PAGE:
His teacher lauded his brilliance.
His coach pointed to his leadership.
His friend said Phillip Rehders never met a stranger in his whole life.
Phillip Rehders ’08 died Sunday morning on campus, leaving a life unfulfilled, and a large body of friends, teammates and colleagues mourning the passing of someone who was an icon at Franklin & Marshall College. An autopsy has been performed, the results of which are pending.
Several students said the grief was still too close to speak about. Many have found comfort in each other and their memories of Rehders.
Jeff Steinbrink, Alumni Professor of English and American Belles Lettres, remembered his student, an English-Creative Writing major, as a magnificent writer.
“I think like everybody, it is a feeling of great loss: great sadness and the particular bafflement accompanying someone dying young,” Steinbrink said.
“He was a wonderful writer, who had a voice,” Steinbrink said. “He was perceptive and he noticed the small things that mattered in big ways. He could take you into a space or a moment and make you feel you were there. He had a way of looking at the world that was his own. That is what good writers have. You go to them because they don’t look at the world out the most available window.
“His attitude was ironic, self-deprecating and funny. He had a spontaneity about him that was smart. You were in good company when you were reading Phil Rehders,” Steinbrink said.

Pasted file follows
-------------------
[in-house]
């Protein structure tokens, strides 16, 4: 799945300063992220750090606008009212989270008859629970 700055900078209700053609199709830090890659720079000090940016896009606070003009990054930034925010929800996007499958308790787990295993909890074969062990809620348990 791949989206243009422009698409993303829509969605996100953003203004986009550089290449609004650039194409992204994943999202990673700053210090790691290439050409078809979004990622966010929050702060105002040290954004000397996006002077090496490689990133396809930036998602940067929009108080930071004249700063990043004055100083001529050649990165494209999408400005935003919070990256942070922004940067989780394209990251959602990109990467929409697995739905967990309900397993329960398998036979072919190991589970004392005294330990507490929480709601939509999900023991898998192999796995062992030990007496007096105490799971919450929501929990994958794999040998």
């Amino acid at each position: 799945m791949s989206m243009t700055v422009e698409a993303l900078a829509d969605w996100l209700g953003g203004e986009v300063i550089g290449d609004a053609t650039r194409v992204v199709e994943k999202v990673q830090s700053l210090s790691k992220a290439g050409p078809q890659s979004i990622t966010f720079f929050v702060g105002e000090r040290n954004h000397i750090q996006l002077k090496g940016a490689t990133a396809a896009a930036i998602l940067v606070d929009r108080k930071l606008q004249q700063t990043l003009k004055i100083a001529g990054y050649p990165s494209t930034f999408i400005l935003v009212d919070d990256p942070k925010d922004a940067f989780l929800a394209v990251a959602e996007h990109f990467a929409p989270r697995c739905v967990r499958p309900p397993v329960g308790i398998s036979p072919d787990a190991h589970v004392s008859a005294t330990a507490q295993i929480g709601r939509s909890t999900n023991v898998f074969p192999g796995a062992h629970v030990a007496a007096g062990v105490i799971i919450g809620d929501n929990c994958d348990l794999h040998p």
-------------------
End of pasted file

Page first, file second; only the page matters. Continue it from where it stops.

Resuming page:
“If you were in a room with him for five minutes you knew who he was,” said Patrick Godfrey ’06. “He made a point to meet new people and he genuinely cared about you. He never met a stranger in his whole life.”
Godfrey and Rehders were teammates and close friends. Godfrey had captained the swim team his senior year, and he passed that role to Rehders, who captained both his junior and senior years. After he finishes law school at Ohio State University Godfrey plans to return to F&M next year as assistant coach of the swim team. He is here this week to prepare for the new post and to mourn the loss of his friend.
“It helps to be around the team,” Godfrey said. “I can’t imagine being stuck in Ohio and having to deal with this alone.
“Everyone is doing as well as can be expected. We are staying around each other as much as possible, remembering the good things he brought us.”
Being close to the team has been a source of strength for Swimming Coach Robert Rueppel. He remembered Rehders as an “extraordinarily talented athlete and the cornerstone of the swim team. He was one of those guys who could do anything.”
Even in death, Rueppel noted, Rehders has the power to draw the team together and push it forward, much the same way he did as team captain.
“We’ve built a team and Phil was a large part of that effort,” Rueppel said. “He was an incredible leader. He had a knack for being able to pick someone out that needed help and he’d help them.”
Rueppel and Rehders shared a love for Bruce Springsteen’s music. Smiling, Reuppel shared that this summer while he and his family took in a Springsteen concert in Philadelphia, Rehders sent him a text message that read simply, “Bruce!”
Earlier this semester, Rehders returned to campus to help his coach with team recruitment weekend, when potential athletes visited campus to meet the swim team and coaching staff. Rehders took the reins and paired up the potentials with members of the team and helped Rueppel evaluate the recruits.
“He loved F&M. He loved this College,” Rueppel said.